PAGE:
As the thunderous but indistinct techno music blares over Acer's Computex press conference, you can't help but feel transported back in time. This is the sort of atmosphere a Westerner would expect from a product launch in the 1980s. Everything’s hitched up an extra notch, from the neon sign outside Acer's venue to the models' skirts at Asus' Transformer launch. The only thing missing are the crazy, voluminous perms.

But volume, in both its aural and metric sense, is the exact thing that defines the Taiwanese press event. If you want more style, you just add more of it, and if you want to be heard by more people, you shout louder. That attitude seems to be a natural corollary of operating in a buzzing, heaving metropolis like Taipei — where in order to stand out, you really do have to bombard people’s senses — but there’s still another reason for all the richly starched pinstripe shirts and over-the-top presentation. The locals here might not enjoy admitting it, but the truth is that most of their cues for conducting a successful presentation and marketing campaign are borrowed from the West.

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Asus’ chairman Jonney Shih is akin to America’s Gordon Gekko archetype: slicked-back hair, outrageous speeches about conquering the world, and a penchant for dramatic flourishes of manufactured excitement. This is no accident. Like all the leading Taiwanese electronics companies of today, Shih’s Asus started off as a humble component manufacturer and assembler for the likes of Dell, so when the company made the transition to a consumer brand, the obvious role model to follow was that of its former employer and other American powers.

There was no established tradition of a Taiwanese electronics industry before the arrival of guys like Shih, Acer’s J.T. Wang — whose voice booms so loudly during keynote speeches as to render the provided microphone redundant — and HTC’s Peter Chou. Inspired by what’s seemed to work for the Western companies they once partnered with, they’ve structured their consumer marketing message along similar lines.

Shows like Computex can appear alien to western eyes

As industry analyst and decade-long Taipei resident Dan Nystedt puts it, "They are probably trying to present in a more Western style — or what they think is Western, more forceful and direct — since they know they are speaking to an international audience at Computex." It’s this imperfect facsimile of the (primarily) American style of presentation, allied to the issue of conducting events in a second language, that can make shows like Computex feel rather alien to a Western observer. You get a sense of familiarity, yet the overall vibe is decidedly different. The best analogy for it is the phenomenon of so-called "fusion" Chinese cuisine — where the West attempts to emulate various cooking traditions from the East and succeeds in concocting its own brand of dining experience.

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As the Western consumer grows more discerning — or is that more cynical? — acts of overt and direct marketing are beginning to be met with derision. It's still okay to sell people stuff, you just have to act like you're not. American companies like Apple, Microsoft and Amazon have long ago picked up on this message, but there appears to be a lag in it filtering through to their Asian contemporaries.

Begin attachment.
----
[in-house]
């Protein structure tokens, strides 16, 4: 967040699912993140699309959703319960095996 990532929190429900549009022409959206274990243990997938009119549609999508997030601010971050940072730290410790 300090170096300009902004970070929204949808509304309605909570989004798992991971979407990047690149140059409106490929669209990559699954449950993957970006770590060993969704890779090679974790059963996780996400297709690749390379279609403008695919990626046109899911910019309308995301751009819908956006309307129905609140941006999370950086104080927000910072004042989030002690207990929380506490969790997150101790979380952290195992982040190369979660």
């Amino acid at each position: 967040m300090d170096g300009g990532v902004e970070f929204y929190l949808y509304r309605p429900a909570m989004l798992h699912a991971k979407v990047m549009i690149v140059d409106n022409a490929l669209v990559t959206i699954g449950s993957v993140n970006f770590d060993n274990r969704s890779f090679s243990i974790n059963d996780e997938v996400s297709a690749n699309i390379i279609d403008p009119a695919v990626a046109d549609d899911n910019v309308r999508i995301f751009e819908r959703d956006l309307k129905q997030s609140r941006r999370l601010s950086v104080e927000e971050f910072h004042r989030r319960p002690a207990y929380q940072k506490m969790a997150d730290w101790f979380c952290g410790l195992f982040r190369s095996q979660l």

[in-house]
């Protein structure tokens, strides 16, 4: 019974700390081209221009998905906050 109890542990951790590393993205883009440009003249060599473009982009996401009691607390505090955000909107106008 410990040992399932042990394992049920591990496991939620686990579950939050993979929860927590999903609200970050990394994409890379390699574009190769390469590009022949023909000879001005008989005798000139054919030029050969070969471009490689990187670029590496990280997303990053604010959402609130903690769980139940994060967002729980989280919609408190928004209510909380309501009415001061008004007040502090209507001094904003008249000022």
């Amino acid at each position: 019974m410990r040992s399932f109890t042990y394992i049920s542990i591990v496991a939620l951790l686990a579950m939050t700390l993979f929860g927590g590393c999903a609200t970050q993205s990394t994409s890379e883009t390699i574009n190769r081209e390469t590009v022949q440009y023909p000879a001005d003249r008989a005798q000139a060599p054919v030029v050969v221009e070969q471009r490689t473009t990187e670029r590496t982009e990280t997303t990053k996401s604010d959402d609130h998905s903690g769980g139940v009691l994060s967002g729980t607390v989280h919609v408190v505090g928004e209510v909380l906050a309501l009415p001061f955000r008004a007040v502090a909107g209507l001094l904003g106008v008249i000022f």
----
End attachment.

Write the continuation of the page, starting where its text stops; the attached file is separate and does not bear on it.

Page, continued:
Samsung and LG, two Korean giants that are sadly absent from this year’s Computex, are infamous for trying to overwhelm users with an abundance of specs and features. The Taiwanese trendsetters are little different, as this week sees Asus delivering every possible configuration of a transforming device and Acer filling the apparent gap between 5.6- and 5.8-inch smartphones with a new 5.7-inch Android handset.

Ideas rarely cross borders without mutating or cross-pollinating with local values

The one man who’s been most successful in bridging the cultural gap between East and West is Nvidia boss Jen-Hsun Huang. Born in Taipei, but also deeply immersed in American business culture, his presentations manage to strike the right tone with almost all audiences. This week he told The Verge that major differences in culture exist on a far smaller scale than the two broad hemispheres we’ve been thinking about — doing business in Japan differs markedly from conducting it in India, which in turn is nothing like doing it in China.

The Chinese attitude, says Huang, is consistently one of overwhelming positivity, characterized by a call of "jia you!" or "charge!" which he illustrates by thrusting a fist forward in the air. It is perhaps an appreciation of these national tendencies, mixed in with the inescapable influence of industry incumbents from the West, that best explains the seemingly exotic presentations on show at Computex every year.

In an increasingly globalized and interconnected world, you might expect culture to eventually coalesce into a single homogeneous mass, but what Asian trade shows like Computex are proving is that ideas rarely cross borders without undergoing some mutation or cross-pollination with local values. So while common tropes may emerge across the entire industry, we’re unlikely to ever reach the point where a Taiwanese press conference feels like anything other than a wild adventure into the unknown.